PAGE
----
Fourteen men and 10 women power- and weightlifters were recruited from local power- and weightlifting clubs. Only lifters with the intent of competing in power- or weightlifting and with at least two years of strength training experience were included. These criteria aimed to minimize variability in movement patterns between repetitions and to ensure that all lifters were familiar with performing heavy deadlifts. Lifters reporting a current injury which may have affected their lifting ability were excluded. Additionally, lifters less than 150 cm in height were excluded because of the risk that the IMUs would contact each other during movements. All lifters completed a questionnaire detailing training and medical history to ensure eligibility criteria was complied with. None of the invited lifters had any recent or previous medical issues which prevented them from participating in the study. Written informed consent was obtained from all lifters prior to participation and the study was approved by the Regional Ethical Review Board of Umeå, Sweden (Dnr 2014-285-3M).
Warm-up: Lifters completed a self-administred warm-up with the intention to be prepared for heavy deadlifts. The warm-up typically consisted of sub-maximal deadlifts with increasing loads. Thereafter, three calibrated IMUs were affixed to the lifter’s back. They were placed at the spinous processes of T11 and L2, and on the sacrum (S2). Finally, the lifter completed one further set of bodyweight squats and deadlifts while it was ensured that the IMUs were set firmly and did not hinder the deadlift execution.
Data collection: First, the lifters were instructed to assume their habitual posture in standing with their arms at their sides while looking straight ahead (habitual posture). The IMUs then recorded their respective position to provide a measure of spinal alignment. The lifters were asked to perform one set of three deadlift repetitions at 70% of their self-estimated 1RM. In the start position of the deadlift, lifters stood with flexed knees and hips, straight arms, and held the barbell with an optional grip, i.e. a double pronated or mixed grip with one hand pronated and the other supinated (start position). In accordance with the rules of the International Powerlifting Federation,29 the barbell was then lifted by extension of the knees and hips until the lifter was standing erect (stop position) (Figure 1).
When the barbell was held motionless and standing erect with the hip and knees extended and the shoulders back the lifter was given a down signal and the barbell was lowered to the ground before the lifter released the grip. The lifter was instructed to stand erect momentarily before beginning with the next repetition. In the present study, only conventional style deadlifts were allowed so that the measurements would be uniform. No additional equipment (e.g., liftings straps, knee wraps, lifting belts) was allowed.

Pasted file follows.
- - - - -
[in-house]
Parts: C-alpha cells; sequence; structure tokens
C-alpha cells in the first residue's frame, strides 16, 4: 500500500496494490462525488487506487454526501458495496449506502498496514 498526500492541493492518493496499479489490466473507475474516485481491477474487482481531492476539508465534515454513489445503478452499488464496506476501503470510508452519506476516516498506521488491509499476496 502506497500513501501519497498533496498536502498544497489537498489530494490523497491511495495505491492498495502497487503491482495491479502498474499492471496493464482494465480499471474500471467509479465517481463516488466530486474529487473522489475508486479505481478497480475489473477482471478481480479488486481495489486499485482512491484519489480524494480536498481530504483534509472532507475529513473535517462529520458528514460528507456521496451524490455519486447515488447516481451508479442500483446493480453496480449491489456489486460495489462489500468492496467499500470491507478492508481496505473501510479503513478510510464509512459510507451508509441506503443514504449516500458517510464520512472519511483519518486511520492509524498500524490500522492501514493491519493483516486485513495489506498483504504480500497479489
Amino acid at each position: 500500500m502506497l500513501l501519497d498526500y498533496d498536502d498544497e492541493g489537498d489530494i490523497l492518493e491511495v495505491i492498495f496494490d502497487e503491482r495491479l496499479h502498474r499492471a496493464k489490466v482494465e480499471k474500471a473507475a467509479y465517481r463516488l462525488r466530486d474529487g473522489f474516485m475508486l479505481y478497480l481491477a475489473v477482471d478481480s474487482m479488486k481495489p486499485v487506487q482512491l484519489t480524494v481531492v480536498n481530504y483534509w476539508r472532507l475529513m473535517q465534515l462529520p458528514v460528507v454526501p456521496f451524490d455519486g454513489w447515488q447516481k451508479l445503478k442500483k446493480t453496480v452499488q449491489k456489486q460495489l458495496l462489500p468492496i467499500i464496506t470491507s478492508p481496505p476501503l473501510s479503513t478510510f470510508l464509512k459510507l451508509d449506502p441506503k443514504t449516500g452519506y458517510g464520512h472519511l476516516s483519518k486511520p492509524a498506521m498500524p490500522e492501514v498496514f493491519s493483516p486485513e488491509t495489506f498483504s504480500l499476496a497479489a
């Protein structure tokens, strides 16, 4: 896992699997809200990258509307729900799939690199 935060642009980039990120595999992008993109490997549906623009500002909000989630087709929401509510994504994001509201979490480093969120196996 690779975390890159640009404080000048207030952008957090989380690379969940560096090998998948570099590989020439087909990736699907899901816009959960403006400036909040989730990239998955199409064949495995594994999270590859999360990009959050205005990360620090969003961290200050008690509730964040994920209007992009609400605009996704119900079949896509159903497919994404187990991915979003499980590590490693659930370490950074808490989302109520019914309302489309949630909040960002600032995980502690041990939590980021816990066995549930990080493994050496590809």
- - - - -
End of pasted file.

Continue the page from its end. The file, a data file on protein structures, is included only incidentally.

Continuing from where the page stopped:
Instruments and Measurements
For the purpose of this study, the measurement of spinal movements were divided in to two movement segments, hereby refered to as upper lumbar spine (i.e. thoracolumbar spine) and lower lumbar spine (i.e. lumbopelvic spine). The IMUs placed on T11 and L2 measured their respective position (angle) relative to each other in all planes of movement for the upper lumbar spine. For the lower lumbar spine, the IMUs placed on L2 and S2 measured their respective position (angle) relative to each other in all planes of movement. A positive angle in the sagittal plane indicated a lordotic spinal alignment and negative sagittal plane value indicated a kyphotic spinal alignment. A positive value in the frontal and transverse plane indicated a right lateral flexion or rotation, respectively.
The spinal alignment [degrees] was measured during habitual posture in standing and during execution of the deadlift exercise. The following measurements were selected to quantify the spinal alignment in the upper lumbar spine (thoracolumbar, T11-L2) and lower lumbar spine (lumbopelvic, L2-S2), respectively: 1) habitual posture in standing, 2) start position, 3) stop position, 4) Min angle (the minimum angle in degrees captured during the deadlift exercise in each respective movement plane), 5) Max angle (the maximum angle in degrees captured during the deadlift exercise in each respective movement plane), and 6) range of motion (ROM) between the minimum and maximum angles during the deadlift exercise.